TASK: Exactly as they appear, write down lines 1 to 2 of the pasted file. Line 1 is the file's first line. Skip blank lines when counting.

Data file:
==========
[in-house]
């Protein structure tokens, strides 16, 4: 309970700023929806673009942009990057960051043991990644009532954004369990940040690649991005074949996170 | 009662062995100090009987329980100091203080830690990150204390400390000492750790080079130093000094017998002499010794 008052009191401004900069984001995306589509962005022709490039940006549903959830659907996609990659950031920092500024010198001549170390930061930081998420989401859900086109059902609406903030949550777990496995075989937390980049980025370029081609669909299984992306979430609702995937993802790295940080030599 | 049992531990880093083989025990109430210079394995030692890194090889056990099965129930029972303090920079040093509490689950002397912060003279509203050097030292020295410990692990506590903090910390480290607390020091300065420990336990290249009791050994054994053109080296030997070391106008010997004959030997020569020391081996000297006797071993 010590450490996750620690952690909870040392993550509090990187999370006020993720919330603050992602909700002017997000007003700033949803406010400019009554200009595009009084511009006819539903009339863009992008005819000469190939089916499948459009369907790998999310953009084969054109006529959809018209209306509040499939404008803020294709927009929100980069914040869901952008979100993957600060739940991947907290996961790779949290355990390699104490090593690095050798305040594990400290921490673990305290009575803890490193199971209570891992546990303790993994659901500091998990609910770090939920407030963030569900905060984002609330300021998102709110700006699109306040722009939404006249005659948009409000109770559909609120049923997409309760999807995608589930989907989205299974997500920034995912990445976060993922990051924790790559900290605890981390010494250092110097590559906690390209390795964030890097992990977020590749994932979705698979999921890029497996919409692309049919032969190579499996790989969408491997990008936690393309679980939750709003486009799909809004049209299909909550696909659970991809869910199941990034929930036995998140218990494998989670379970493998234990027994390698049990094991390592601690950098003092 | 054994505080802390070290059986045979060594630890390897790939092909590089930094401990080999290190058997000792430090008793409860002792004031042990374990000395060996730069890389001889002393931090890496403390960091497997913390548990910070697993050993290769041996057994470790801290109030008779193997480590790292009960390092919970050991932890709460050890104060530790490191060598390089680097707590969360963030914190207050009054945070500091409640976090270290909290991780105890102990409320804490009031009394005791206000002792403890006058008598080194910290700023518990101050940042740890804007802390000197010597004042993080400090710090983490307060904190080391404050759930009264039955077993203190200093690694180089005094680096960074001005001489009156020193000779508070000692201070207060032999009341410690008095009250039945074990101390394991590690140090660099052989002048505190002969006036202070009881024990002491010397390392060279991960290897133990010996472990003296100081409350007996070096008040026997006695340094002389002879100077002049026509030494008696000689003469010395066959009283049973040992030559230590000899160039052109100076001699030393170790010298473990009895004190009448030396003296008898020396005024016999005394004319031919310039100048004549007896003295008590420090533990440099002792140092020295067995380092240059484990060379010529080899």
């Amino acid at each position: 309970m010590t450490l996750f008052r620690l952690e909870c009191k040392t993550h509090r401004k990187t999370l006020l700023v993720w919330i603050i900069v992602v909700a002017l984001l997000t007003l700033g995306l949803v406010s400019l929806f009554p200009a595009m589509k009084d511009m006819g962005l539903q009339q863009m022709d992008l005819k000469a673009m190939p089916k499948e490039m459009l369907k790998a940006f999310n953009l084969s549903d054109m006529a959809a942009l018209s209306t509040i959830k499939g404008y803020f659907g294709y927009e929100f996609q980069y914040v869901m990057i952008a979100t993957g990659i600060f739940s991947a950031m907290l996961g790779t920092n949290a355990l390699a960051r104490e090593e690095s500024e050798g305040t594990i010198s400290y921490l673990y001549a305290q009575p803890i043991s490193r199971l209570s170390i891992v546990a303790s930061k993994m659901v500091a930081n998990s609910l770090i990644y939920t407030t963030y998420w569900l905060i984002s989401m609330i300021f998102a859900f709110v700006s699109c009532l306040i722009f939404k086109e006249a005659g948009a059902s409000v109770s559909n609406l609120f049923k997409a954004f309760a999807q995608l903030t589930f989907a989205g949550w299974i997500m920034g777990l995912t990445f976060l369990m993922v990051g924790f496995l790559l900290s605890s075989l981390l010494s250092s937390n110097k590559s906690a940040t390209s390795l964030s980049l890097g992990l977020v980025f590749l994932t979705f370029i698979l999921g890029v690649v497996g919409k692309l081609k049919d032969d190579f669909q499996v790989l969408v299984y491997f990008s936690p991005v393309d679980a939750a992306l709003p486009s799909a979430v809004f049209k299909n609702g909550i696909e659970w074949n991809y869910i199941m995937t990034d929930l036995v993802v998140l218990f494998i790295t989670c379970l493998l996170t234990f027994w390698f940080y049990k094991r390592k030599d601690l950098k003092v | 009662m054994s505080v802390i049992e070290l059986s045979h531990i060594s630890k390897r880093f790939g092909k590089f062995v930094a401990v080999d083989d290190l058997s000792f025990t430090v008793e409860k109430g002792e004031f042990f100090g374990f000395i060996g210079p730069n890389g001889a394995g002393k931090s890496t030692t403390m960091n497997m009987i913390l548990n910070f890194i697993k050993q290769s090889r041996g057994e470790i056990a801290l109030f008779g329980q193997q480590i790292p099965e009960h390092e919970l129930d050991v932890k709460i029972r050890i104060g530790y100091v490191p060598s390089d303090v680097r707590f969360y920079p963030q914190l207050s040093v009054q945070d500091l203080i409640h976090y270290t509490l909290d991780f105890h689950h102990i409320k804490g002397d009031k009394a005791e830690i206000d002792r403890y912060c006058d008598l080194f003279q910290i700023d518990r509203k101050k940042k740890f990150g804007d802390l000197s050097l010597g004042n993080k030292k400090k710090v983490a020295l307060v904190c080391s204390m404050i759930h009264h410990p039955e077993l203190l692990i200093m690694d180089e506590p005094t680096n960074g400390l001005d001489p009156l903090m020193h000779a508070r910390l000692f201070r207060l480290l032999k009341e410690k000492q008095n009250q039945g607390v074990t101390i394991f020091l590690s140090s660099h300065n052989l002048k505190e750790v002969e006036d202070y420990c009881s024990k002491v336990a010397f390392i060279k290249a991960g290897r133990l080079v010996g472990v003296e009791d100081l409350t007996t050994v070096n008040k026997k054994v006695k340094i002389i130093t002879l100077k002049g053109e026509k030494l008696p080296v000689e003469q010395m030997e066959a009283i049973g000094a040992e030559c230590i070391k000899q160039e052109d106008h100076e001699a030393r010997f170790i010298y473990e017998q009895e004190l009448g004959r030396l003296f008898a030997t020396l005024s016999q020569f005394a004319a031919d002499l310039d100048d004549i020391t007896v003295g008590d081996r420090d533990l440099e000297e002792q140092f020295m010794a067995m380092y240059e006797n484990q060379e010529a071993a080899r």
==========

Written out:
[in-house]
């Protein structure tokens, strides 16, 4: 309970700023929806673009942009990057960051043991990644009532954004369990940040690649991005074949996170 | 009662062995100090009987329980100091203080830690990150204390400390000492750790080079130093000094017998002499010794 008052009191401004900069984001995306589509962005022709490039940006549903959830659907996609990659950031920092500024010198001549170390930061930081998420989401859900086109059902609406903030949550777990496995075989937390980049980025370029081609669909299984992306979430609702995937993802790295940080030599 | 049992531990880093083989025990109430210079394995030692890194090889056990099965129930029972303090920079040093509490689950002397912060003279509203050097030292020295410990692990506590903090910390480290607390020091300065420990336990290249009791050994054994053109080296030997070391106008010997004959030997020569020391081996000297006797071993 010590450490996750620690952690909870040392993550509090990187999370006020993720919330603050992602909700002017997000007003700033949803406010400019009554200009595009009084511009006819539903009339863009992008005819000469190939089916499948459009369907790998999310953009084969054109006529959809018209209306509040499939404008803020294709927009929100980069914040869901952008979100993957600060739940991947907290996961790779949290355990390699104490090593690095050798305040594990400290921490673990305290009575803890490193199971209570891992546990303790993994659901500091998990609910770090939920407030963030569900905060984002609330300021998102709110700006699109306040722009939404006249005659948009409000109770559909609120049923997409309760999807995608589930989907989205299974997500920034995912990445976060993922990051924790790559900290605890981390010494250092110097590559906690390209390795964030890097992990977020590749994932979705698979999921890029497996919409692309049919032969190579499996790989969408491997990008936690393309679980939750709003486009799909809004049209299909909550696909659970991809869910199941990034929930036995998140218990494998989670379970493998234990027994390698049990094991390592601690950098003092 | 054994505080802390070290059986045979060594630890390897790939092909590089930094401990080999290190058997000792430090008793409860002792004031042990374990000395060996730069890389001889002393931090890496403390960091497997913390548990910070697993050993290769041996057994470790801290109030008779193997480590790292009960390092919970050991932890709460050890104060530790490191060598390089680097707590969360963030914190207050009054945070500091409640976090270290909290991780105890102990409320804490009031009394005791206000002792403890006058008598080194910290700023518990101050940042740890804007802390000197010597004042993080400090710090983490307060904190080391404050759930009264039955077993203190200093690694180089005094680096960074001005001489009156020193000779508070000692201070207060032999009341410690008095009250039945074990101390394991590690140090660099052989002048505190002969006036202070009881024990002491010397390392060279991960290897133990010996472990003296100081409350007996070096008040026997006695340094002389002879100077002049026509030494008696000689003469010395066959009283049973040992030559230590000899160039052109100076001699030393170790010298473990009895004190009448030396003296008898020396005024016999005394004319031919310039100048004549007896003295008590420090533990440099002792140092020295067995380092240059484990060379010529080899």